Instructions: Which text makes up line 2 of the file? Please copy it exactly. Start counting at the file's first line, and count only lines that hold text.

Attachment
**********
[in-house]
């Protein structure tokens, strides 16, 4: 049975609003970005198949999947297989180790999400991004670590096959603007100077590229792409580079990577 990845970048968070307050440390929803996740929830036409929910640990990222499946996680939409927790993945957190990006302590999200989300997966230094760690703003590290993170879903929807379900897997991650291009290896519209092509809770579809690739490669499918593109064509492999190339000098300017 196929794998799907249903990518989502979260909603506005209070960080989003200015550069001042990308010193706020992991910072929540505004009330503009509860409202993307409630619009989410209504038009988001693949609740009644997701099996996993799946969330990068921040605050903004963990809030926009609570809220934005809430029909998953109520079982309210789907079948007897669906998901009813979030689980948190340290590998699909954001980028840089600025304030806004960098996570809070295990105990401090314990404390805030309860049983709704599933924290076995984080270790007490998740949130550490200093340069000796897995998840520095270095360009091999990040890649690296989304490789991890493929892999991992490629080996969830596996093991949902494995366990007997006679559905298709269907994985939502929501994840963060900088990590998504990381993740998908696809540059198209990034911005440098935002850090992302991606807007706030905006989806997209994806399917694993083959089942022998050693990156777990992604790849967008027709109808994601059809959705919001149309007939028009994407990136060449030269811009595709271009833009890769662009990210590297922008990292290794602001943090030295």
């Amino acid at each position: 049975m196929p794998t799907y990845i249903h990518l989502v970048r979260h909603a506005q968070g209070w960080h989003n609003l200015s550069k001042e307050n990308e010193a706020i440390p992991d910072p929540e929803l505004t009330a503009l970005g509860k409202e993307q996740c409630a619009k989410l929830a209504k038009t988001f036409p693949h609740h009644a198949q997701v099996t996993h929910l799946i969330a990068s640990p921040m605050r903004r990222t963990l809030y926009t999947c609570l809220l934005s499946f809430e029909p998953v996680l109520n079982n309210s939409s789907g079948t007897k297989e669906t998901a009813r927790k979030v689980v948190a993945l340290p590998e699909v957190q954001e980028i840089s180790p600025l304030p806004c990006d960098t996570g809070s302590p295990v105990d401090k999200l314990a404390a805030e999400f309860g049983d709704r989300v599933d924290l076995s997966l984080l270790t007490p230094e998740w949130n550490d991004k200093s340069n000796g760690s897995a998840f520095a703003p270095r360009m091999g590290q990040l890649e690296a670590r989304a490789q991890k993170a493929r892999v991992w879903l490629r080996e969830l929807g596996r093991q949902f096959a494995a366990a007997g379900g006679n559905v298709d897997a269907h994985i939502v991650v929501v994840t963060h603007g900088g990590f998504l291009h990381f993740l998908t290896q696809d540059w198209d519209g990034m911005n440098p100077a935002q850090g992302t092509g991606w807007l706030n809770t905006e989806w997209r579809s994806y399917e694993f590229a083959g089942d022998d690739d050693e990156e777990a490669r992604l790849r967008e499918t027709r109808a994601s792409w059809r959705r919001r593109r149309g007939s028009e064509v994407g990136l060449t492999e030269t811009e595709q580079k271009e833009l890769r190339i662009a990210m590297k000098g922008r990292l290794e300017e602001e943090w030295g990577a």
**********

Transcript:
């Protein structure tokens, strides 16, 4: 049975609003970005198949999947297989180790999400991004670590096959603007100077590229792409580079990577 990845970048968070307050440390929803996740929830036409929910640990990222499946996680939409927790993945957190990006302590999200989300997966230094760690703003590290993170879903929807379900897997991650291009290896519209092509809770579809690739490669499918593109064509492999190339000098300017 196929794998799907249903990518989502979260909603506005209070960080989003200015550069001042990308010193706020992991910072929540505004009330503009509860409202993307409630619009989410209504038009988001693949609740009644997701099996996993799946969330990068921040605050903004963990809030926009609570809220934005809430029909998953109520079982309210789907079948007897669906998901009813979030689980948190340290590998699909954001980028840089600025304030806004960098996570809070295990105990401090314990404390805030309860049983709704599933924290076995984080270790007490998740949130550490200093340069000796897995998840520095270095360009091999990040890649690296989304490789991890493929892999991992490629080996969830596996093991949902494995366990007997006679559905298709269907994985939502929501994840963060900088990590998504990381993740998908696809540059198209990034911005440098935002850090992302991606807007706030905006989806997209994806399917694993083959089942022998050693990156777990992604790849967008027709109808994601059809959705919001149309007939028009994407990136060449030269811009595709271009833009890769662009990210590297922008990292290794602001943090030295």